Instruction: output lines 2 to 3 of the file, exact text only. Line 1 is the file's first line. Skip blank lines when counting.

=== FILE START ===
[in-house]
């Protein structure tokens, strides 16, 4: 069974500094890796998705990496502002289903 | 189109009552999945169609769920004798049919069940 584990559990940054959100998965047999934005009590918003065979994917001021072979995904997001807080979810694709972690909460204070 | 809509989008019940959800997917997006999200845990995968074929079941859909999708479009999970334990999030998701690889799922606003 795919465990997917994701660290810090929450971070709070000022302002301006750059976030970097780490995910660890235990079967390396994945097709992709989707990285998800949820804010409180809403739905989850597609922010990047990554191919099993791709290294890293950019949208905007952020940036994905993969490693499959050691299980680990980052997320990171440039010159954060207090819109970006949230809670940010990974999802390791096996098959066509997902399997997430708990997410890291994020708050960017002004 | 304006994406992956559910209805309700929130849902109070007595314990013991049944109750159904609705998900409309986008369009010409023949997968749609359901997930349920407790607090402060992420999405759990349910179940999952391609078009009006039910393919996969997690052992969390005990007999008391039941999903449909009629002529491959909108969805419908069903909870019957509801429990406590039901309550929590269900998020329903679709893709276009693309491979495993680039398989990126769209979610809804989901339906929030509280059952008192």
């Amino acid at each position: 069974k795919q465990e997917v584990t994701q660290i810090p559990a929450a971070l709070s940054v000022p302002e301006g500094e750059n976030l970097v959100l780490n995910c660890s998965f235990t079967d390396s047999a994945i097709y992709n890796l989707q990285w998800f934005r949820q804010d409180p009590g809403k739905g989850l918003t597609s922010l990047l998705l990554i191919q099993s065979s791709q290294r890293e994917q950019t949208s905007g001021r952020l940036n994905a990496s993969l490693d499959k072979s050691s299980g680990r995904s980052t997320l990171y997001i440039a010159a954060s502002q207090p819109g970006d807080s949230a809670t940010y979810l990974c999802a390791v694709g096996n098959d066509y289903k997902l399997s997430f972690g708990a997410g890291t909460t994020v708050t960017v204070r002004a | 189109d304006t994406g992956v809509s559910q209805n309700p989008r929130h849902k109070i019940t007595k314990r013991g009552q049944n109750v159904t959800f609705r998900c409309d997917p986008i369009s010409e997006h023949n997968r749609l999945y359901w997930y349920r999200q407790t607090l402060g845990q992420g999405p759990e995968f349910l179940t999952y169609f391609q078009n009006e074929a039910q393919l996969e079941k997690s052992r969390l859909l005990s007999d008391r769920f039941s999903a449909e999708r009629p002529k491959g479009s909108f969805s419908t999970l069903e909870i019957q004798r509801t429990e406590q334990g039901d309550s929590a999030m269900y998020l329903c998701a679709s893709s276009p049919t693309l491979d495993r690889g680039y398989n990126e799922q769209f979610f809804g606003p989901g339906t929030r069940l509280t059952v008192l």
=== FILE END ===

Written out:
């Protein structure tokens, strides 16, 4: 069974500094890796998705990496502002289903 | 189109009552999945169609769920004798049919069940 584990559990940054959100998965047999934005009590918003065979994917001021072979995904997001807080979810694709972690909460204070 | 809509989008019940959800997917997006999200845990995968074929079941859909999708479009999970334990999030998701690889799922606003 795919465990997917994701660290810090929450971070709070000022302002301006750059976030970097780490995910660890235990079967390396994945097709992709989707990285998800949820804010409180809403739905989850597609922010990047990554191919099993791709290294890293950019949208905007952020940036994905993969490693499959050691299980680990980052997320990171440039010159954060207090819109970006949230809670940010990974999802390791096996098959066509997902399997997430708990997410890291994020708050960017002004 | 304006994406992956559910209805309700929130849902109070007595314990013991049944109750159904609705998900409309986008369009010409023949997968749609359901997930349920407790607090402060992420999405759990349910179940999952391609078009009006039910393919996969997690052992969390005990007999008391039941999903449909009629002529491959909108969805419908069903909870019957509801429990406590039901309550929590269900998020329903679709893709276009693309491979495993680039398989990126769209979610809804989901339906929030509280059952008192």
């Amino acid at each position: 069974k795919q465990e997917v584990t994701q660290i810090p559990a929450a971070l709070s940054v000022p302002e301006g500094e750059n976030l970097v959100l780490n995910c660890s998965f235990t079967d390396s047999a994945i097709y992709n890796l989707q990285w998800f934005r949820q804010d409180p009590g809403k739905g989850l918003t597609s922010l990047l998705l990554i191919q099993s065979s791709q290294r890293e994917q950019t949208s905007g001021r952020l940036n994905a990496s993969l490693d499959k072979s050691s299980g680990r995904s980052t997320l990171y997001i440039a010159a954060s502002q207090p819109g970006d807080s949230a809670t940010y979810l990974c999802a390791v694709g096996n098959d066509y289903k997902l399997s997430f972690g708990a997410g890291t909460t994020v708050t960017v204070r002004a | 189109d304006t994406g992956v809509s559910q209805n309700p989008r929130h849902k109070i019940t007595k314990r013991g009552q049944n109750v159904t959800f609705r998900c409309d997917p986008i369009s010409e997006h023949n997968r749609l999945y359901w997930y349920r999200q407790t607090l402060g845990q992420g999405p759990e995968f349910l179940t999952y169609f391609q078009n009006e074929a039910q393919l996969e079941k997690s052992r969390l859909l005990s007999d008391r769920f039941s999903a449909e999708r009629p002529k491959g479009s909108f969805s419908t999970l069903e909870i019957q004798r509801t429990e406590q334990g039901d309550s929590a999030m269900y998020l329903c998701a679709s893709s276009p049919t693309l491979d495993r690889g680039y398989n990126e799922q769209f979610f809804g606003p989901g339906t929030r069940l509280t059952v008192l």